Other counties like Yellowstone (27%) and Cascade (24%) have also seen increases. Many times these are cases dealing with children, abuse, or drugs and those just take longer.

    Perhaps if the legislature would give these counties the extra judicial resources they need (as well as some extra office support staff) maybe the Montana Supreme Court would have more time and effort to deal with things like these surveys.

    Eh, maybe not, but it is an issue those looking to work across party lines and get some serious business done next year in Helena can take up. If you can get support on a lot of smaller, and often neglected issues, you’ll have more friends on your side for the big fights.

  4. JK

    I feel that somebody needs to correct a misstatement here. You said: “The fact that our Supreme Court is hearing this case means they understand the consequences, importance and impact it will have on all of Montana not just Whitefish and Flathead County.”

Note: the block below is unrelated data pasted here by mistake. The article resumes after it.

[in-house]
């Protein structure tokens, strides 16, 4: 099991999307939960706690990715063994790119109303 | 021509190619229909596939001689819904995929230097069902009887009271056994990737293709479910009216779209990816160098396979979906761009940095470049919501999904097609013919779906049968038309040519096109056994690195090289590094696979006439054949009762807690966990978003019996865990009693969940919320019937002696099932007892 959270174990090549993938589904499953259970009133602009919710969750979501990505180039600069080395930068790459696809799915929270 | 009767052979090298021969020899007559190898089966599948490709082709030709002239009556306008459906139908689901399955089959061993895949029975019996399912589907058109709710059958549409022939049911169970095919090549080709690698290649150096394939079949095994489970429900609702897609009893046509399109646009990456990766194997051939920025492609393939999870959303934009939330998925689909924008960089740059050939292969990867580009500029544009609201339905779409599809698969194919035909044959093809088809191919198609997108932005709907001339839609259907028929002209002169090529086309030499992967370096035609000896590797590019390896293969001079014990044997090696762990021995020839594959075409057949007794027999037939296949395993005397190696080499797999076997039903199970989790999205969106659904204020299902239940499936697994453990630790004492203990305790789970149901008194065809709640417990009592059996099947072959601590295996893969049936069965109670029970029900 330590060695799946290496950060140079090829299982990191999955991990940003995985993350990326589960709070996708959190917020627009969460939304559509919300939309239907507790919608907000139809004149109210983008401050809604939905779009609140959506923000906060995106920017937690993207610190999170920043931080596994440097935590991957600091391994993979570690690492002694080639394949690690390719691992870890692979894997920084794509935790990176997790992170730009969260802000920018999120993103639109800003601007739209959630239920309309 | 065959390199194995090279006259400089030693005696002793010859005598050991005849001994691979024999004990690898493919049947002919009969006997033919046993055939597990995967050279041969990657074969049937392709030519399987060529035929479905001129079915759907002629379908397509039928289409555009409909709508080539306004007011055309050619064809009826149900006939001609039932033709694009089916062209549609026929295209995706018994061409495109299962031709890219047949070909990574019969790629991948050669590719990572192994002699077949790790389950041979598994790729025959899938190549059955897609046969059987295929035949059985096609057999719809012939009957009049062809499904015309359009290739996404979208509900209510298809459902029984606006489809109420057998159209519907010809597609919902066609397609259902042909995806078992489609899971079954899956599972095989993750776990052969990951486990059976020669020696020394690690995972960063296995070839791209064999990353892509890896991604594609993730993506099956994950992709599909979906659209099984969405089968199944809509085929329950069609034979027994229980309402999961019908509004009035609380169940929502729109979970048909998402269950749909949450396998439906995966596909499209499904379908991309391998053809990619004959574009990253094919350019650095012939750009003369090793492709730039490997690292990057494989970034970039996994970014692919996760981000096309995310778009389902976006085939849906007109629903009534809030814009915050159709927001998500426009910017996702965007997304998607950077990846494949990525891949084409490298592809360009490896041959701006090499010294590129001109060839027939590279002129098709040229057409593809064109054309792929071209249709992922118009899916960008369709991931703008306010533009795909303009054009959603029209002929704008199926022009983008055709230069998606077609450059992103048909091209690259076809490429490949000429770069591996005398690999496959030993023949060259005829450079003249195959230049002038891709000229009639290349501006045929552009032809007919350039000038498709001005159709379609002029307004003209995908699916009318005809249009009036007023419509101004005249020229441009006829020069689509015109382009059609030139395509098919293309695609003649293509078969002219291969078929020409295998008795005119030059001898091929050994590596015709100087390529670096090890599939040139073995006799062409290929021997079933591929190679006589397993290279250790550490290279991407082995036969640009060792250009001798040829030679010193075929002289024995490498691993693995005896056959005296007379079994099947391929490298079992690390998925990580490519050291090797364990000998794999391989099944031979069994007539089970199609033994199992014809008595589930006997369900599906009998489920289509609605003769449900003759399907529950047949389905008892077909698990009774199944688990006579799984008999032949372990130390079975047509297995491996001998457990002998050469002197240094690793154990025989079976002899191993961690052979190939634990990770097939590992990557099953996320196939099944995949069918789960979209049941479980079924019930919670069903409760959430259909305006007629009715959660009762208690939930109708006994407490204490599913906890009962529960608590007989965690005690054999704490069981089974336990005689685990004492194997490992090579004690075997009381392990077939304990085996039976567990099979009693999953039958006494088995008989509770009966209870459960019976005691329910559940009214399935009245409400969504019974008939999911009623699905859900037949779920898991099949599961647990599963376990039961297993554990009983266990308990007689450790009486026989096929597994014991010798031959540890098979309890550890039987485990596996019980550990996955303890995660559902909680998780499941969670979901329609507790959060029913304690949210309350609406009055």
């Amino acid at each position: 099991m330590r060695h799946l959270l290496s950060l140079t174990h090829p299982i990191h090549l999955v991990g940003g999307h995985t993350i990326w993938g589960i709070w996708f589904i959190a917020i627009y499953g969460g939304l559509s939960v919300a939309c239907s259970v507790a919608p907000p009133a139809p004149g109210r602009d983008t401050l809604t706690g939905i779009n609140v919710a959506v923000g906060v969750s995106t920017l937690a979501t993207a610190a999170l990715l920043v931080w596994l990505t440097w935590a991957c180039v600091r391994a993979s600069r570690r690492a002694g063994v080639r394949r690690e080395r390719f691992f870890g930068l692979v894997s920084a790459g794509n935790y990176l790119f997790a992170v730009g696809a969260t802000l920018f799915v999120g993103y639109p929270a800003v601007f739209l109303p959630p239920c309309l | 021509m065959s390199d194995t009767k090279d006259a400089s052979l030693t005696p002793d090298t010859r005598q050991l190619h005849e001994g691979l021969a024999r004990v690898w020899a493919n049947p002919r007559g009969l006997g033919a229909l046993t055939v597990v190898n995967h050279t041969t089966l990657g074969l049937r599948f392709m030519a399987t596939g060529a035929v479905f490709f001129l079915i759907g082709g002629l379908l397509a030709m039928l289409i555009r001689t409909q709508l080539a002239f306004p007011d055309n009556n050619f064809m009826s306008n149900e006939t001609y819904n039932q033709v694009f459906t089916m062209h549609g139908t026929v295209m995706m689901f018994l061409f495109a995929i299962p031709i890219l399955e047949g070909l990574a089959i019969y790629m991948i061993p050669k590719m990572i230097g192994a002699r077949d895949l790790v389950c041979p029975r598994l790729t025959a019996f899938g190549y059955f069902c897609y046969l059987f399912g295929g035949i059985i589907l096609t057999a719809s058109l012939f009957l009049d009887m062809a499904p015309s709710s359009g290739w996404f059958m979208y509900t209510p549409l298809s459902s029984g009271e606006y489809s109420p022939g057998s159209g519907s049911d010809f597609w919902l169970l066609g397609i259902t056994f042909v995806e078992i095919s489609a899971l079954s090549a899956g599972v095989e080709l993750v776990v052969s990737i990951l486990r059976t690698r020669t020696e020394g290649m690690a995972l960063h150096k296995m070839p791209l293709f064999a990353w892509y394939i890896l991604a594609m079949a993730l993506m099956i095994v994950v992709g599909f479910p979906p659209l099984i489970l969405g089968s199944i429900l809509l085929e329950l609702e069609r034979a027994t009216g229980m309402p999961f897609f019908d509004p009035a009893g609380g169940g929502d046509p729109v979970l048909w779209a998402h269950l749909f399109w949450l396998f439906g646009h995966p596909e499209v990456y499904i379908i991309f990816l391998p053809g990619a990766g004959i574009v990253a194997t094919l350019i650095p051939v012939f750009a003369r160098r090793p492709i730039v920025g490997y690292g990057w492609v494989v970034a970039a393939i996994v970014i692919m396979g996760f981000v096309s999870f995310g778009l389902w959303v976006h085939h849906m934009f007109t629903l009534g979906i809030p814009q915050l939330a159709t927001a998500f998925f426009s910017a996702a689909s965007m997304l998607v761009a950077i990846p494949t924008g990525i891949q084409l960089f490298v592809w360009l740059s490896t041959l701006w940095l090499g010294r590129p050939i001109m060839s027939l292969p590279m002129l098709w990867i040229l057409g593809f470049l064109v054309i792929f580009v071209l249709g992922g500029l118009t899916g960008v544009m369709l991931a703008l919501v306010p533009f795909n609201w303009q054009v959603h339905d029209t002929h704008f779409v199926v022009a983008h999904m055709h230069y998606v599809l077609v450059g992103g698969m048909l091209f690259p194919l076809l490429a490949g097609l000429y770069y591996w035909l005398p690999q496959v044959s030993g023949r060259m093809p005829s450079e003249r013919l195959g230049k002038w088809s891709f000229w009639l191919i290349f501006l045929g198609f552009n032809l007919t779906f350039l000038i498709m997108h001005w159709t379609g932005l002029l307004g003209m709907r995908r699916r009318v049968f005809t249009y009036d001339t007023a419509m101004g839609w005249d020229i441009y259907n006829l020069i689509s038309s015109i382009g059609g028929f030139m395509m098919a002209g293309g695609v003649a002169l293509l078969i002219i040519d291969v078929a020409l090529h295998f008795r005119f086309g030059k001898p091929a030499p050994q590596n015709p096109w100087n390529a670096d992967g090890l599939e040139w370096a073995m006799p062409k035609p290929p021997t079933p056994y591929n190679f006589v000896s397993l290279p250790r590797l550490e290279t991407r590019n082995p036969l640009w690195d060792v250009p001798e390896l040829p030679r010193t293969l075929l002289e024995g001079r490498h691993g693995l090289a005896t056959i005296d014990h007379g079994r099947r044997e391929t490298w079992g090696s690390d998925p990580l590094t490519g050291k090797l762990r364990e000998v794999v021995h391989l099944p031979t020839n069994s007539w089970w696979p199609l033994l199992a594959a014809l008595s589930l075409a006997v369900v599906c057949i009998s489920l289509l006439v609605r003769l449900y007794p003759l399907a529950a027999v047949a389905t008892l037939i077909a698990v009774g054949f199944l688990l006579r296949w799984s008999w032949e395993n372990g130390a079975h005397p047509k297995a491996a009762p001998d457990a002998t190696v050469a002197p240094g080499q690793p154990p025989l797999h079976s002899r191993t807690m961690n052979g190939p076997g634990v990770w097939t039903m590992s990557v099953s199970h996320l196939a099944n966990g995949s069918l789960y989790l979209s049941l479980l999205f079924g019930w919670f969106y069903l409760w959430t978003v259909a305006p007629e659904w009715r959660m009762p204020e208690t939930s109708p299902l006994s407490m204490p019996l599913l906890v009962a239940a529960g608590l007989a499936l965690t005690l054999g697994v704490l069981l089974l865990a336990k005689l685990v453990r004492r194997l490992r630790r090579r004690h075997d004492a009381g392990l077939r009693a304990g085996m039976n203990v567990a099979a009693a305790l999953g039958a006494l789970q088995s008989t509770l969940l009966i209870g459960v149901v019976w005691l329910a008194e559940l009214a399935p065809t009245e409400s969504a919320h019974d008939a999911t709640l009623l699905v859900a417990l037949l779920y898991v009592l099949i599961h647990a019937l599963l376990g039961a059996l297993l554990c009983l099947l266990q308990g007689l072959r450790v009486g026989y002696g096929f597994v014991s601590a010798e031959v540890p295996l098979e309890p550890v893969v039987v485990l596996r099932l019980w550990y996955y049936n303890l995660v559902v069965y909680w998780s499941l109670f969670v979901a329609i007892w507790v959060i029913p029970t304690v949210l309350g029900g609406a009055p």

That is incorrect. Unlike the U.S. Supreme Court, which only takes cases it chooses to hear, the Montana Supreme Court is obligated to take ALL cases where any party appeals from a district court verdict or final order.

    That said, I agree that this issue is important.

    1. Al

      True that MT Supreme Court takes all appeals, also true that it is significant case as scheduled for one of the two or three times the Court has oral arguments in a venue other than Helena.

      1. JK

        And I would submit that the Court schedules oral arguments outside Helena because they always need an oral argument in April at the University of Montana for Law Week. I am not saying the case is not controversial or important, just that the fact that it is scheduled for oral argument outside Helena is not any more of an indication of its importance than the fact it is scheduled for oral argument at all.